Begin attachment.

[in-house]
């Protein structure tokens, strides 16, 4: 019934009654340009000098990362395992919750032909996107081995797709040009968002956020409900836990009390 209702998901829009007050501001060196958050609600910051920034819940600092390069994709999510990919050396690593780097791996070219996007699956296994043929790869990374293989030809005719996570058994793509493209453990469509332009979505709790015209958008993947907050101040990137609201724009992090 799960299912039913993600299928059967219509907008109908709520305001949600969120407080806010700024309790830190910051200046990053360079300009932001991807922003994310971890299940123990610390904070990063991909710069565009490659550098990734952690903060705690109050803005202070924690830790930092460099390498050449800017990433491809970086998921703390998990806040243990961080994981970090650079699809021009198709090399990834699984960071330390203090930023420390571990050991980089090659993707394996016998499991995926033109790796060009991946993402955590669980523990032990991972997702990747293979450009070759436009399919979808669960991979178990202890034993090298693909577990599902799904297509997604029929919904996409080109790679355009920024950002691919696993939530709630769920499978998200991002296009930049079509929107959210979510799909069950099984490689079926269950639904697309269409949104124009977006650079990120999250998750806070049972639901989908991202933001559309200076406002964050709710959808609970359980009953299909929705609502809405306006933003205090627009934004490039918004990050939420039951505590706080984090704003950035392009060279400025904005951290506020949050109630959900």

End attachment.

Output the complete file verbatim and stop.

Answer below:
[in-house]
């Protein structure tokens, strides 16, 4: 019934009654340009000098990362395992919750032909996107081995797709040009968002956020409900836990009390 209702998901829009007050501001060196958050609600910051920034819940600092390069994709999510990919050396690593780097791996070219996007699956296994043929790869990374293989030809005719996570058994793509493209453990469509332009979505709790015209958008993947907050101040990137609201724009992090 799960299912039913993600299928059967219509907008109908709520305001949600969120407080806010700024309790830190910051200046990053360079300009932001991807922003994310971890299940123990610390904070990063991909710069565009490659550098990734952690903060705690109050803005202070924690830790930092460099390498050449800017990433491809970086998921703390998990806040243990961080994981970090650079699809021009198709090399990834699984960071330390203090930023420390571990050991980089090659993707394996016998499991995926033109790796060009991946993402955590669980523990032990991972997702990747293979450009070759436009399919979808669960991979178990202890034993090298693909577990599902799904297509997604029929919904996409080109790679355009920024950002691919696993939530709630769920499978998200991002296009930049079509929107959210979510799909069950099984490689079926269950639904697309269409949104124009977006650079990120999250998750806070049972639901989908991202933001559309200076406002964050709710959808609970359980009953299909929705609502809405306006933003205090627009934004490039918004990050939420039951505590706080984090704003950035392009060279400025904005951290506020949050109630959900």